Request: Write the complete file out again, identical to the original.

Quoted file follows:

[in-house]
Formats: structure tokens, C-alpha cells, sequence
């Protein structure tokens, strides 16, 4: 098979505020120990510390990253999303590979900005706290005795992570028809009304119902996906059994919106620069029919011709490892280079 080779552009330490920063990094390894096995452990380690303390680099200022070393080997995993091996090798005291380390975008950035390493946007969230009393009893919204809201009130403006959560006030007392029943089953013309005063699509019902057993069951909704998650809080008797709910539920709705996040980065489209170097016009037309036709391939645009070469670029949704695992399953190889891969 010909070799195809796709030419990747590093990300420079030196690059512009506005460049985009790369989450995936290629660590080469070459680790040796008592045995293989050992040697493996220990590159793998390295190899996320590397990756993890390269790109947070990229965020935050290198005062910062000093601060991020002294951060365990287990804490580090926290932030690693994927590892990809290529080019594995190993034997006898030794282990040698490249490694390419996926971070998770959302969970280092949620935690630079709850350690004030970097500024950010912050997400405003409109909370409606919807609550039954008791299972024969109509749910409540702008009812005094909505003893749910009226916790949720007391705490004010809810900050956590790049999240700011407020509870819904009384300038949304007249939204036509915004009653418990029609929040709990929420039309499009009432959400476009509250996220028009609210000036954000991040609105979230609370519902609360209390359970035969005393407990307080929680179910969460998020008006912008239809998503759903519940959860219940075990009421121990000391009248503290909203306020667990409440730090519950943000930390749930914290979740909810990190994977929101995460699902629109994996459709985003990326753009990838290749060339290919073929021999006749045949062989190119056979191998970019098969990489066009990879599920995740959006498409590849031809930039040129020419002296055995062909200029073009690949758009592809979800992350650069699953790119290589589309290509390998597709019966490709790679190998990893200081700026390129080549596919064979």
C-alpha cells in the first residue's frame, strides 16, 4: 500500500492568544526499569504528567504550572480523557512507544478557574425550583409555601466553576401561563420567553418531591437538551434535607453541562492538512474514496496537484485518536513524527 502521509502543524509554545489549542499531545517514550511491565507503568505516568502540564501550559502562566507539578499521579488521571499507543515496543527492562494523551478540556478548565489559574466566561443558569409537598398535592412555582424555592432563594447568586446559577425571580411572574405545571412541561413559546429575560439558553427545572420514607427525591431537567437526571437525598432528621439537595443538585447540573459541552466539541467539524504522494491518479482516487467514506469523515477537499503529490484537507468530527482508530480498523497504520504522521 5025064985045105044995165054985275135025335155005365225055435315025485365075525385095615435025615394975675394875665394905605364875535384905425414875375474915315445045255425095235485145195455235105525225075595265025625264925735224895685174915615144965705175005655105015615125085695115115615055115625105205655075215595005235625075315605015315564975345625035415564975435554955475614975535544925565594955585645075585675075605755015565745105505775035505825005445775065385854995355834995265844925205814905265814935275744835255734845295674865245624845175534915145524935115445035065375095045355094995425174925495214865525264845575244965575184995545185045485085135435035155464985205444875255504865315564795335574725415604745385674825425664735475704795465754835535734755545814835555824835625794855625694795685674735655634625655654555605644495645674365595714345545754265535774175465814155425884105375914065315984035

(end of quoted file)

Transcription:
[in-house]
Formats: structure tokens, C-alpha cells, sequence
């Protein structure tokens, strides 16, 4: 098979505020120990510390990253999303590979900005706290005795992570028809009304119902996906059994919106620069029919011709490892280079 080779552009330490920063990094390894096995452990380690303390680099200022070393080997995993091996090798005291380390975008950035390493946007969230009393009893919204809201009130403006959560006030007392029943089953013309005063699509019902057993069951909704998650809080008797709910539920709705996040980065489209170097016009037309036709391939645009070469670029949704695992399953190889891969 010909070799195809796709030419990747590093990300420079030196690059512009506005460049985009790369989450995936290629660590080469070459680790040796008592045995293989050992040697493996220990590159793998390295190899996320590397990756993890390269790109947070990229965020935050290198005062910062000093601060991020002294951060365990287990804490580090926290932030690693994927590892990809290529080019594995190993034997006898030794282990040698490249490694390419996926971070998770959302969970280092949620935690630079709850350690004030970097500024950010912050997400405003409109909370409606919807609550039954008791299972024969109509749910409540702008009812005094909505003893749910009226916790949720007391705490004010809810900050956590790049999240700011407020509870819904009384300038949304007249939204036509915004009653418990029609929040709990929420039309499009009432959400476009509250996220028009609210000036954000991040609105979230609370519902609360209390359970035969005393407990307080929680179910969460998020008006912008239809998503759903519940959860219940075990009421121990000391009248503290909203306020667990409440730090519950943000930390749930914290979740909810990190994977929101995460699902629109994996459709985003990326753009990838290749060339290919073929021999006749045949062989190119056979191998970019098969990489066009990879599920995740959006498409590849031809930039040129020419002296055995062909200029073009690949758009592809979800992350650069699953790119290589589309290509390998597709019966490709790679190998990893200081700026390129080549596919064979």
C-alpha cells in the first residue's frame, strides 16, 4: 500500500492568544526499569504528567504550572480523557512507544478557574425550583409555601466553576401561563420567553418531591437538551434535607453541562492538512474514496496537484485518536513524527 502521509502543524509554545489549542499531545517514550511491565507503568505516568502540564501550559502562566507539578499521579488521571499507543515496543527492562494523551478540556478548565489559574466566561443558569409537598398535592412555582424555592432563594447568586446559577425571580411572574405545571412541561413559546429575560439558553427545572420514607427525591431537567437526571437525598432528621439537595443538585447540573459541552466539541467539524504522494491518479482516487467514506469523515477537499503529490484537507468530527482508530480498523497504520504522521 5025064985045105044995165054985275135025335155005365225055435315025485365075525385095615435025615394975675394875665394905605364875535384905425414875375474915315445045255425095235485145195455235105525225075595265025625264925735224895685174915615144965705175005655105015615125085695115115615055115625105205655075215595005235625075315605015315564975345625035415564975435554955475614975535544925565594955585645075585675075605755015565745105505775035505825005445775065385854995355834995265844925205814905265814935275744835255734845295674865245624845175534915145524935115445035065375095045355094995425174925495214865525264845575244965575184995545185045485085135435035155464985205444875255504865315564795335574725415604745385674825425664735475704795465754835535734755545814835555824835625794855625694795685674735655634625655654555605644495645674365595714345545754265535774175465814155425884105375914065315984035